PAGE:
It can also mean criminal as in Iyov 31:28
    גַּם-הוּא, עָו‍ֹן פְּלִילִי: כִּי-כִחַשְׁתִּי לָאֵל מִמָּעַל
    & ibid v.11
    כִּי-הוא (הִיא) זִמָּה; והיא (וְהוּא), עָו‍ֹן פְּלִילִים.

    One can see the obvious association of 'to judge'& criminal,but what has criminal have to do with prayer.אתמהא
    Though there are many roots which have opposite meanings e.g. "sakal"& "sikkel",but I wonder if someone like R.Hircsh who specialized in this field ,found any association between 'palal'-prayer;& palal-criminal.

  3. for tefilla The root is Pilel and in the concordancia it has 4 meanings, judge, to bring to mind (leha'alot al hada'at), to beg and to pray. In thehillim we find Vaya'amod pinchas vayefalel which the gemara darshens as judgement.

    The midrash though discusses Hoda'ah which is a type of tefilla that is generally seen as thanking. Here is rambam's in Hil Tefillah 1:6
    ו וכיון שראה עזרא ובית דינו כך, עמדו ותיקנו להם שמונה עשרה ברכות על הסדר: שלוש ראשונות, שבח לה'; ושלוש אחרונות, הודיה;

    The last are thanking for what? You just asked and had no chance to be answered? If youi read it as acknowledgement or admission that all that comes is from God it takes on a more rational construct. The midrash takes it one step further and says that the way you get answered is by acknowledging that the reason you need to ask is because you were not in touch with the One who gives all. Getting in touch will bring respite.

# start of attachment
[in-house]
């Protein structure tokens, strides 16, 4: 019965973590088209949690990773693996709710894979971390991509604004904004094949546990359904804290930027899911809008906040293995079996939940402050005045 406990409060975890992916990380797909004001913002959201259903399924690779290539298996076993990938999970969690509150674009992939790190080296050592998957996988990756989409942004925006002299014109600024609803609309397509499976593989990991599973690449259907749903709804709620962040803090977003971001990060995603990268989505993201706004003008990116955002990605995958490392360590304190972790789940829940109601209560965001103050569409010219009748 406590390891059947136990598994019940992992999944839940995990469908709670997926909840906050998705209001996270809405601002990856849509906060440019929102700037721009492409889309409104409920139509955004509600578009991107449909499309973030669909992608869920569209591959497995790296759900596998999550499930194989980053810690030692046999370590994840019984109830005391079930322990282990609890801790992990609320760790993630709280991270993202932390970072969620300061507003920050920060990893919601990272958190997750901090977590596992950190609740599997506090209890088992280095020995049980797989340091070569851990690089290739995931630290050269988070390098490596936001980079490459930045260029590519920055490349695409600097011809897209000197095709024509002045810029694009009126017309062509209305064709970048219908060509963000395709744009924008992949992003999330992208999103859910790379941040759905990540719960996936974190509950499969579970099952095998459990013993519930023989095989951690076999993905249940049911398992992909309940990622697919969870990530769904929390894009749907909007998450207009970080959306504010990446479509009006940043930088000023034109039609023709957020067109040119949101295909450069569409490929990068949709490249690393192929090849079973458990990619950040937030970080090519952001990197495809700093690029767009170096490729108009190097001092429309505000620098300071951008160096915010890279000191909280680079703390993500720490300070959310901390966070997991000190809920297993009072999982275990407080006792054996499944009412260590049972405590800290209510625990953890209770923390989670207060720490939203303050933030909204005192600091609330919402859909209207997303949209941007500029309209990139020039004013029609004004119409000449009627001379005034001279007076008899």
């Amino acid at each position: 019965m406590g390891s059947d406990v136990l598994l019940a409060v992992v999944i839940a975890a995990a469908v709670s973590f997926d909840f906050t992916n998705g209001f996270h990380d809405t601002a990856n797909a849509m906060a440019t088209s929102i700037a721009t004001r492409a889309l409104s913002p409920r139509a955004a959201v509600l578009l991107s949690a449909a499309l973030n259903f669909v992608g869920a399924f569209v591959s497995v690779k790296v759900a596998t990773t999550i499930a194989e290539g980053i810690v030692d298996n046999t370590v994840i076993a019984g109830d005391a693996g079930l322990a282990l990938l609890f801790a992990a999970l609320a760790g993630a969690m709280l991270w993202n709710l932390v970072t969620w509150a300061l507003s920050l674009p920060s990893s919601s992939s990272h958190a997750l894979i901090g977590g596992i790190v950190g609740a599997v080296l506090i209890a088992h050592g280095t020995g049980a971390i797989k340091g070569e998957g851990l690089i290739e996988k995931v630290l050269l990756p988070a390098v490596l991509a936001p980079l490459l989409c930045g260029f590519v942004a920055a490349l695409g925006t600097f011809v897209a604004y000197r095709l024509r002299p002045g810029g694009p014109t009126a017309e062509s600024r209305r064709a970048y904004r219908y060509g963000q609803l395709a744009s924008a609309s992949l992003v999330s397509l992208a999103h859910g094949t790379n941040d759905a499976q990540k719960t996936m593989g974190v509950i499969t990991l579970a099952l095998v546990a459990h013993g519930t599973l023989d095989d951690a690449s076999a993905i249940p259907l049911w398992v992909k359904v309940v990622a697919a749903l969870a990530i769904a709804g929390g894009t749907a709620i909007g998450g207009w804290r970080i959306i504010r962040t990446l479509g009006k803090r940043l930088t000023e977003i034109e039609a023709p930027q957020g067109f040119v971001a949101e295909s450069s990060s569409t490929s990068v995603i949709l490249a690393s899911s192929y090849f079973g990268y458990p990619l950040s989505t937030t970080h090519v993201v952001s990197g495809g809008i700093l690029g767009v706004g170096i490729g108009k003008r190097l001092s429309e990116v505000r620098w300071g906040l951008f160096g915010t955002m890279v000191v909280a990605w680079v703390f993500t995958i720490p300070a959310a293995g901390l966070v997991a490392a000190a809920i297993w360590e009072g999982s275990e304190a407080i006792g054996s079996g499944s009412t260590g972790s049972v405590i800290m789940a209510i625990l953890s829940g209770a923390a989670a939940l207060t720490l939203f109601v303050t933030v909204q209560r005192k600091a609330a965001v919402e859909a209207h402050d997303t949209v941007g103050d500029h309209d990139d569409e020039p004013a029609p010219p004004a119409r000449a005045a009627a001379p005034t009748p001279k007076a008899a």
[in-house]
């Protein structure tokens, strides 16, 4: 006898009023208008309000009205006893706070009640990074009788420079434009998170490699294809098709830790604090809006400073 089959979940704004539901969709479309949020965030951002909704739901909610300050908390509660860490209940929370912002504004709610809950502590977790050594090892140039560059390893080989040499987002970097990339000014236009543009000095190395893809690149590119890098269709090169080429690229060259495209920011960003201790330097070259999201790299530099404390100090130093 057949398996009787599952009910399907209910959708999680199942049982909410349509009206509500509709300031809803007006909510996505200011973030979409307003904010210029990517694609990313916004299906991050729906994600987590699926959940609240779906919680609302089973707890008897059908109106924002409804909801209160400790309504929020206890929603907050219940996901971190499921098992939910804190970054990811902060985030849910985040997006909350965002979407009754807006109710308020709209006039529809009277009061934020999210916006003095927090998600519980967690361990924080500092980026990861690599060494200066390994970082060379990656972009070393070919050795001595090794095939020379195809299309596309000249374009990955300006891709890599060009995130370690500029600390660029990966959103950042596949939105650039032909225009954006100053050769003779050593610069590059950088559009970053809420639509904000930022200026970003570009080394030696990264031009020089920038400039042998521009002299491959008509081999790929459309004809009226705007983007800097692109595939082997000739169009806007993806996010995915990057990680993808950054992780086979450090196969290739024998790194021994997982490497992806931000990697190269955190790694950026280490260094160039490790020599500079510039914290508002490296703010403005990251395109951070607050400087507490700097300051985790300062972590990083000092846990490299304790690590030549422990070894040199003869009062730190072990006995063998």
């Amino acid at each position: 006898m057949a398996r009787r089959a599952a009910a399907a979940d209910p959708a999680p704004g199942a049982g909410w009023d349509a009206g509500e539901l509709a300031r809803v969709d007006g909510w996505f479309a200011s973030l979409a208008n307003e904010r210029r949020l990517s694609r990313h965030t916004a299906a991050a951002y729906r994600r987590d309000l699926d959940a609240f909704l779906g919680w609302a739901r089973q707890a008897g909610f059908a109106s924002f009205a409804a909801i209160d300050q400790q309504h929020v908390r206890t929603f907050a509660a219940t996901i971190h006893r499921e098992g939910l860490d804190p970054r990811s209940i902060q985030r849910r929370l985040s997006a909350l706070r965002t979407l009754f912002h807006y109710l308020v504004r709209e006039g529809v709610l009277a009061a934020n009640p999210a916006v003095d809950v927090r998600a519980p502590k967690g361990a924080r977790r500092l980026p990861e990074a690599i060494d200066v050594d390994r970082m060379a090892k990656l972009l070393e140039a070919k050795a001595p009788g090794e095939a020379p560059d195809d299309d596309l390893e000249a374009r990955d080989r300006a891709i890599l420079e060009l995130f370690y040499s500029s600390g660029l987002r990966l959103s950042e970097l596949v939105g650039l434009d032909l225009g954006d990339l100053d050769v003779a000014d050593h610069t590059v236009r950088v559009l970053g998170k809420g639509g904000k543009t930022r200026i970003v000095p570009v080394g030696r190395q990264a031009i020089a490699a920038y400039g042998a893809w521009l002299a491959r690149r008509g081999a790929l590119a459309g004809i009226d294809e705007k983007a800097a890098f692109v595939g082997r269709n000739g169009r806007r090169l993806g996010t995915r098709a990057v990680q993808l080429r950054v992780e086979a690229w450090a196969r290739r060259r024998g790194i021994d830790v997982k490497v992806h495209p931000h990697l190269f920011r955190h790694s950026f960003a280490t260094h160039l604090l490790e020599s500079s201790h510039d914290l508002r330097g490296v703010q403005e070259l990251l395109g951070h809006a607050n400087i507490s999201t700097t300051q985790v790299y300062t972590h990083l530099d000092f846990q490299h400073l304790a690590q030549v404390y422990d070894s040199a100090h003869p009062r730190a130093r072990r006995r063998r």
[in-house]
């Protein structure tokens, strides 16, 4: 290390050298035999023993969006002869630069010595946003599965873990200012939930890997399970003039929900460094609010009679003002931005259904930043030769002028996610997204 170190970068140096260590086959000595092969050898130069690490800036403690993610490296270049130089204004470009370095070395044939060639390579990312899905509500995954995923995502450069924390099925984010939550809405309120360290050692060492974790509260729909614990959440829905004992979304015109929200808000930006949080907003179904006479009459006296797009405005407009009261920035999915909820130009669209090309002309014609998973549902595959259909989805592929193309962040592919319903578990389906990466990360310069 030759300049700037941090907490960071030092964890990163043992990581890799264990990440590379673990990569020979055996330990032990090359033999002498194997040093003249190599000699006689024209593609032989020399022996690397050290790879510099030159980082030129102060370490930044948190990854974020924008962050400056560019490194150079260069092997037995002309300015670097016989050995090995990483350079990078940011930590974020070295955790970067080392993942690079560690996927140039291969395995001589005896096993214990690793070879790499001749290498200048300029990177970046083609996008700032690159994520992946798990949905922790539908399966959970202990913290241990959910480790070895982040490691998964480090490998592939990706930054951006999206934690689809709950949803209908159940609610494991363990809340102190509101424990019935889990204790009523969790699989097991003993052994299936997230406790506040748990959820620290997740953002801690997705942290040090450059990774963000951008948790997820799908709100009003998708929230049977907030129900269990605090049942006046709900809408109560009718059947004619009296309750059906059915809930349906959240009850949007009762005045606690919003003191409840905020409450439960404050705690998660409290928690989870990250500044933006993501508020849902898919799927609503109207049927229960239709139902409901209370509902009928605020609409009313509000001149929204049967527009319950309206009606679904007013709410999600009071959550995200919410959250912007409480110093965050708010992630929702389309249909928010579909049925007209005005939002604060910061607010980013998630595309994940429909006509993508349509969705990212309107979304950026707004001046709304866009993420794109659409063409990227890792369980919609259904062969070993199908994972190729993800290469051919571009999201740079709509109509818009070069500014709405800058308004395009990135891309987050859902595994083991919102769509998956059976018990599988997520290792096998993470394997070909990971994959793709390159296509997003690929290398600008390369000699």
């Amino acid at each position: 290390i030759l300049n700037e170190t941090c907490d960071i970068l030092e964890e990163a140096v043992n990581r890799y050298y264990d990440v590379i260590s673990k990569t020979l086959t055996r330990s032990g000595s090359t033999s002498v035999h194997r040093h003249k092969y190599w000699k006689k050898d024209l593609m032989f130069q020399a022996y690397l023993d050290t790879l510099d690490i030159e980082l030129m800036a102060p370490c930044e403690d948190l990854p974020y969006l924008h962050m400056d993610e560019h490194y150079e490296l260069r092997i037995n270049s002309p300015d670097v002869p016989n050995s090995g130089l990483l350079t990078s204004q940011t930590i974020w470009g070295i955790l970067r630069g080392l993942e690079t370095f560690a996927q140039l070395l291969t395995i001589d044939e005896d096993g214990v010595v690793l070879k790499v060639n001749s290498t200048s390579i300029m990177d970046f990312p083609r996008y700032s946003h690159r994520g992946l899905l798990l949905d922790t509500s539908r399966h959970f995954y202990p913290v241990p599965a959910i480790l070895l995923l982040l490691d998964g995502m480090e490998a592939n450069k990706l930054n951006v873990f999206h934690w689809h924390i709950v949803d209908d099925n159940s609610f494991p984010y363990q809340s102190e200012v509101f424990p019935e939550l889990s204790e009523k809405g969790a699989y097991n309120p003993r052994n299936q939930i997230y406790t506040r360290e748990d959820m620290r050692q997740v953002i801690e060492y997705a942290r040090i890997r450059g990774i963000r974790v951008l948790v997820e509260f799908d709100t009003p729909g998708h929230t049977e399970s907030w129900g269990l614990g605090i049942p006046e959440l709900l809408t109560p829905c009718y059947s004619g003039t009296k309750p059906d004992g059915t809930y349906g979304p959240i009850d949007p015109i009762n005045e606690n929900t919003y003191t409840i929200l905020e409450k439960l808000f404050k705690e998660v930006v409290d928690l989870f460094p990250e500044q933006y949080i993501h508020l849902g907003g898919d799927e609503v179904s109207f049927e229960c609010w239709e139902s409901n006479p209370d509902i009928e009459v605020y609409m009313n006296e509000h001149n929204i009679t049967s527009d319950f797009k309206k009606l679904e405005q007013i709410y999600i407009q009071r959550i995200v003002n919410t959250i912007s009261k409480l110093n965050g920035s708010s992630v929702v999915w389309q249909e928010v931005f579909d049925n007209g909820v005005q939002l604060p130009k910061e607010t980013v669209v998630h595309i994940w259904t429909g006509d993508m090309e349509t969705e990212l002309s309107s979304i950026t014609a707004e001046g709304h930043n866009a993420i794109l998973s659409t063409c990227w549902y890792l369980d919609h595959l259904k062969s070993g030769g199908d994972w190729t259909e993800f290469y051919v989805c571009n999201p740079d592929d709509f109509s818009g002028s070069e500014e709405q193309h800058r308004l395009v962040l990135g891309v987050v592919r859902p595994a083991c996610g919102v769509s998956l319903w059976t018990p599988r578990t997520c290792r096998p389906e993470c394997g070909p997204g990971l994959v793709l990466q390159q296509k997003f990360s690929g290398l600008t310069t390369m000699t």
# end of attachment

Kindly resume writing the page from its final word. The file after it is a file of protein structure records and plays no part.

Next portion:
4. I think,David,you missed the point of my comment.
    First,when I wrote

    "'palal'-prayer;& palal-criminal."
    I meant that the root is פ.ל.ל
    there is of course no 'kal'of it.

    My point was that there are associations between words of the same root even if they have opposite meanings in different binyanim.As e.g. sakal in kal means to stone something ,while in piel -sikkel,means to remove stones. But the idea behind both words in the 2 binyanim has to do with some action with stones.

    You ignore the 2 ref.from Iyov.
    My point was :what associates 'plili','plilim'in Iyov which is derived from the root *palal פלל * meaning -iniquity,criminal & the word for prayer,which comes from the root but is used in piel & hitpael.
    You didn't address this point.

    p.s I don't know which concordance you consulted,but as the ex of Iyov show the root also means 'iniquity-criminal'.
    You can't argue with facts.
    Maybe the con.only refered to the word in verbal form,though you do have in the hifil הפליל I have to check whether it's in Tanach(I think it is ,but I am not sure.I don't have a con handy at the moment).

  5. I understood but I was responding more to TJM than you explaining that Hoda'ah was my focus.

    Now you got me interested and Ibn Shoshan (my Con) has PLL for all except for Iyov 31:28 which has its own Pelili (requires a court's intervention) and Iyov 31:11 under Pelilim. (Noun for Judges)together with Devarim 32:31 and Shemot 21:22.All 3 have some realtionship to judging in common while the other explainations are only under PLL.

  6. According to Klein, the verb תרס means "to shield, protect", and from there "to protest, contradict". Tris תריס comes from Greek, and is related to the English word "door".

    Jastrow has פרקולה as furcilla, furcula (related to "fork") and says it is an instrument of torture that leads to death.

  7. There is currently an interesting debate going on here between A Lakewood Charedi type and an "ex-charedi type"
    http://www.judaismoverhaul.blogspot.com about the pagan theology known as "Kaballah".